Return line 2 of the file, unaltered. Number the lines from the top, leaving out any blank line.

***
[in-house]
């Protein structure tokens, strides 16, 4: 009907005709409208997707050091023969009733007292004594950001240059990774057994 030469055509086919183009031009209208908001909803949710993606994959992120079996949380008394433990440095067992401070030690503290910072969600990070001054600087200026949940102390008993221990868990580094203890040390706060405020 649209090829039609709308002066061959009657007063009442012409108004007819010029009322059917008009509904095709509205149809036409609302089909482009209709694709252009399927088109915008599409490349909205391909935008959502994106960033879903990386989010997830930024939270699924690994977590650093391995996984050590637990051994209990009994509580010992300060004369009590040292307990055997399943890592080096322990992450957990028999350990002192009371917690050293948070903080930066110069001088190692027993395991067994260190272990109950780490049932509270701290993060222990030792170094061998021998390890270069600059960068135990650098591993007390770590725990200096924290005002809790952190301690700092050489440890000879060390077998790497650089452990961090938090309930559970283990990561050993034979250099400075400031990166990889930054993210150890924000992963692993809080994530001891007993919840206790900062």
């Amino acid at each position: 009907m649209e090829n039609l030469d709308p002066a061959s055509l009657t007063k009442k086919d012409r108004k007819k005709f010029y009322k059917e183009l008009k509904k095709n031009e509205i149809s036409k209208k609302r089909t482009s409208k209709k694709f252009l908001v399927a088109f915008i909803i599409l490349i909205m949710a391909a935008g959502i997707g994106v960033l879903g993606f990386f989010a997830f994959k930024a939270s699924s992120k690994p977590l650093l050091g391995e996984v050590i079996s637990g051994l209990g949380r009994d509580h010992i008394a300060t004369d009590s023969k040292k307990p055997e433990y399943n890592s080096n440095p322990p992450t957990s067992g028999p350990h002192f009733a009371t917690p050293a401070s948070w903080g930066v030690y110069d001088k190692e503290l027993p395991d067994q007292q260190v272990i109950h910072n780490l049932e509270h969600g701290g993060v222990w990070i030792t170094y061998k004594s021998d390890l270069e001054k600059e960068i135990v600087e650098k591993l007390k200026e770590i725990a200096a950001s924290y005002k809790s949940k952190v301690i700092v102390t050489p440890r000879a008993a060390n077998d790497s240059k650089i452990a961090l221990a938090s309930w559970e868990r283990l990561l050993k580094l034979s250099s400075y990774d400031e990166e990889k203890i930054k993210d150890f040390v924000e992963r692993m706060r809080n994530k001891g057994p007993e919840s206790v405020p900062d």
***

């Protein structure tokens, strides 16, 4: 009907005709409208997707050091023969009733007292004594950001240059990774057994 030469055509086919183009031009209208908001909803949710993606994959992120079996949380008394433990440095067992401070030690503290910072969600990070001054600087200026949940102390008993221990868990580094203890040390706060405020 649209090829039609709308002066061959009657007063009442012409108004007819010029009322059917008009509904095709509205149809036409609302089909482009209709694709252009399927088109915008599409490349909205391909935008959502994106960033879903990386989010997830930024939270699924690994977590650093391995996984050590637990051994209990009994509580010992300060004369009590040292307990055997399943890592080096322990992450957990028999350990002192009371917690050293948070903080930066110069001088190692027993395991067994260190272990109950780490049932509270701290993060222990030792170094061998021998390890270069600059960068135990650098591993007390770590725990200096924290005002809790952190301690700092050489440890000879060390077998790497650089452990961090938090309930559970283990990561050993034979250099400075400031990166990889930054993210150890924000992963692993809080994530001891007993919840206790900062």